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Thread: Merry Christmas and Happy New Years' CARDS!

  1. #1
    Hanna
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    Новогодние открытки! Merry Christmas and Happy New Years' CARDS!

    Merry Christmas and Happy New Year, Everyone!

    Happy Hanukkah!

    Let's post some beautiful seasonal cards from different parts of the world. Here is acute Russian cards, of older vintage, I am guessing.




    Has anyone seen pre-revolution Russian Christmas cards? If you know how to find some online, please post, I'd love to see them.



    Here is one from Sweden. The girl with candles on her hair represents a saint, called St Lucia. It's a tradition for girls to dress up like her on 13 December.
    Last edited by Hanna; December 26th, 2011 at 12:30 PM.

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    Quote Originally Posted by Hanna View Post
    Has anyone seen pre-revolution Russian Christmas cards? If you know how to find some online, please post, I'd love to see them.
    Например:

    Яндекс.Картинки: дореволюционные новогодние открытки

    или

    дореволюционные новогодние открытки - Поиск в Google

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    Почётный участник Sergey_'s Avatar
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    Quote Originally Posted by Hanna View Post
    Has anyone seen pre-revolution Russian Christmas cards? If you know how to find some online, please post, I'd love to see them.
    link

  4. #4
    Hanna
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    Thanks!!

    In order to post a picture in the thread, click the picture icon, then on the second tab (From URL) and untick the checkbox "Reference URL...." Then it works.


    Here are some Russian pre-revolutionary cards:





    The church in this pic does not look Russian, no onion dome!







    I am noting that Ded Moroz and Snegurochka are not on these cards which look like regular Northern European cards from this era.

    Here is something that looks a bit political. What's the uniform of the man on the postcard?




    Art Nouveau!



    .
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    Moderator Lampada's Avatar
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    Оттуда же: http://ru-oldrussia.livejournal.com/89548.html

    С Наступающим!

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    Quote Originally Posted by Hanna View Post

    I am noting that Ded Moroz and Snegurochka are not on these cards which look like regular Northern European cards from this era.

    Here is something that looks a bit political. What's the uniform of the man on the postcard?
    Ничего удивительного, что на кртинках нет деда Мороза. Это же рождественские открытки. А празднование Нового Года считалось языческим обычаем.

    На "политической" открытке похоже изображён простой солдат под Вифлиемской звездой.

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    Почтенный гражданин capecoddah's Avatar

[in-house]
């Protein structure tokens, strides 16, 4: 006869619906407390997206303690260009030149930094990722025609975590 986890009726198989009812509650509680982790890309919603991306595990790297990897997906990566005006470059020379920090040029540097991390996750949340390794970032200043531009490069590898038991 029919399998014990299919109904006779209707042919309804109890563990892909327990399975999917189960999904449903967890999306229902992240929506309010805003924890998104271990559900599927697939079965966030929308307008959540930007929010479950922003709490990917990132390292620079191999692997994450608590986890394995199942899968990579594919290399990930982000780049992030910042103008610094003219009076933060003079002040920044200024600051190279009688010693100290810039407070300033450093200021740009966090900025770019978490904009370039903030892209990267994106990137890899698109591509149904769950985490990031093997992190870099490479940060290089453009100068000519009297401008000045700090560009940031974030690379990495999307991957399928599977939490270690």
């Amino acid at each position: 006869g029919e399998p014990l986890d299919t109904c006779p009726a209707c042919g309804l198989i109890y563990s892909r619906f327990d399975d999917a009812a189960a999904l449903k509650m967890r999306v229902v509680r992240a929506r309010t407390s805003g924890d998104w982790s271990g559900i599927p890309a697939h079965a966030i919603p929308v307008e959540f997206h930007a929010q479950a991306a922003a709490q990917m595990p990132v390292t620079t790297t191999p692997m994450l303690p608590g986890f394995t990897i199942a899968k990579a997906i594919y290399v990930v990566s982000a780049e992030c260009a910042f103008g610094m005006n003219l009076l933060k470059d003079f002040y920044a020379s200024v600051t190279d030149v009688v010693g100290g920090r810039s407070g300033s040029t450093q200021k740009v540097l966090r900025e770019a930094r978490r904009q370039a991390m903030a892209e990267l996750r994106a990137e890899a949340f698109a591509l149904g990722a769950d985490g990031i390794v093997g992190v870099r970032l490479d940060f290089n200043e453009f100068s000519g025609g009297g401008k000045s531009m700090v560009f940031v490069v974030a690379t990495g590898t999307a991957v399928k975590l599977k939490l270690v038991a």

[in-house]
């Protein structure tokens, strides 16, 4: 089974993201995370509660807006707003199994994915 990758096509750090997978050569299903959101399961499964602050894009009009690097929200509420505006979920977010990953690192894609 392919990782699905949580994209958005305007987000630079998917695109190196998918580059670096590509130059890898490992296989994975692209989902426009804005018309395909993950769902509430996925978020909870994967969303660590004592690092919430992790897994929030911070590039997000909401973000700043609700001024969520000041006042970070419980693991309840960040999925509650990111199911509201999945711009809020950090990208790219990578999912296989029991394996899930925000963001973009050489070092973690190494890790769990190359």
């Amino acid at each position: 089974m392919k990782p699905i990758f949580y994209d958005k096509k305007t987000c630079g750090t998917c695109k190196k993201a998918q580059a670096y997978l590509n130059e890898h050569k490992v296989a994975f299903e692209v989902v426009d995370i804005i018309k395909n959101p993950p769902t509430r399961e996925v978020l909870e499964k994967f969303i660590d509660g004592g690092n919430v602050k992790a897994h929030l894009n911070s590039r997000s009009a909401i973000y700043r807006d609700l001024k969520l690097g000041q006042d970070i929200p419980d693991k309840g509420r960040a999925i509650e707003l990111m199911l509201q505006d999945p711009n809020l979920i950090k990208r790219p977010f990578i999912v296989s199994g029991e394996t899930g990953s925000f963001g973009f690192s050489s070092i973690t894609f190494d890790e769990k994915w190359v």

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    Very nice. Some fine examples.
    I ran out of Xmas cards years ago. I have boxes of postcards. Slap on a sticker and instant holiday card!

    Some of my old Russian stamps:

    I'm easily amused late at night...

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    Завсегдатай Throbert McGee's Avatar
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    Thanks for starting this thread, Hanna!

    The "Art Nouveau" card is interesting -- it says "Merry Christmas and a Happy Upcoming/Approaching New Year". Nowadays, as far as I know, Russian Orthodox Christians use the Old Style (Julian) calendar for the date of Christmas, but New Style (Gregorian calendar) for the date of the New Year -- thus, Рождество "наступает" после Нового года (Christmas "approaches" after New Year's Day.) I would've guessed that this was an Ivan Bilibin design, but the initials at the bottom are В.З.

    The art on the "Red soldier" card is interesting to me, too:

    (1) The Star of Bethlehem (Вифлиемская звезда) is clearly six-pointed, and thus it looks like the "Star of David". Which is appropriate, in a way, because Jesus was Jewish, although Judaism did not begin using the six-pointed star until medieval times. But it surprised me a little to see the star as six-pointed, because in American culture and Christmas-art, the Star of Bethlehem is very "standardized", and almost without exception is four-pointed, usually the two horizontal points shorter than the two vertical points (thus, the star visually resembles the Christian cross).

    (2) The soldier is clearly a Communist, yet the Russian very specifically says "Happy Nativity of Christ", instead of being shortened to "Happy Nativity." (Of course, "Nativity"/Рождество are religious terms, also, but mentioning Christ's name makes it more OBVIOUSLY religious.)

    (3) What's that "Oriental"-style inscription in the lower left? It looks like it could be Korean -- or it might be Cyrillic letters written in a pseudo-Chinese style, I'm not sure.

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    Quote Originally Posted by Lampada View Post
    Оттуда же: http://ru-oldrussia.livejournal.com/89548.html

    С Наступающим!
    Wow, this is really a card "for all occasions":



    Съ Новымъ годомъ!

    Съ днёмъ святого Валентина!

    Съ именинами святого Патрика!!

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    Старший оракул CoffeeCup's Avatar
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    Quote Originally Posted by Throbert McGee View Post
    The art on the "Red soldier" card is interesting to me, too:
    ...

    (2) The soldier is clearly a Communist, yet the Russian very specifically says "Happy Nativity of Christ", instead of being shortened to "Happy Nativity." (Of course, "Nativity"/Рождество are religious terms, also, but mentioning Christ's name makes it more OBVIOUSLY religious.)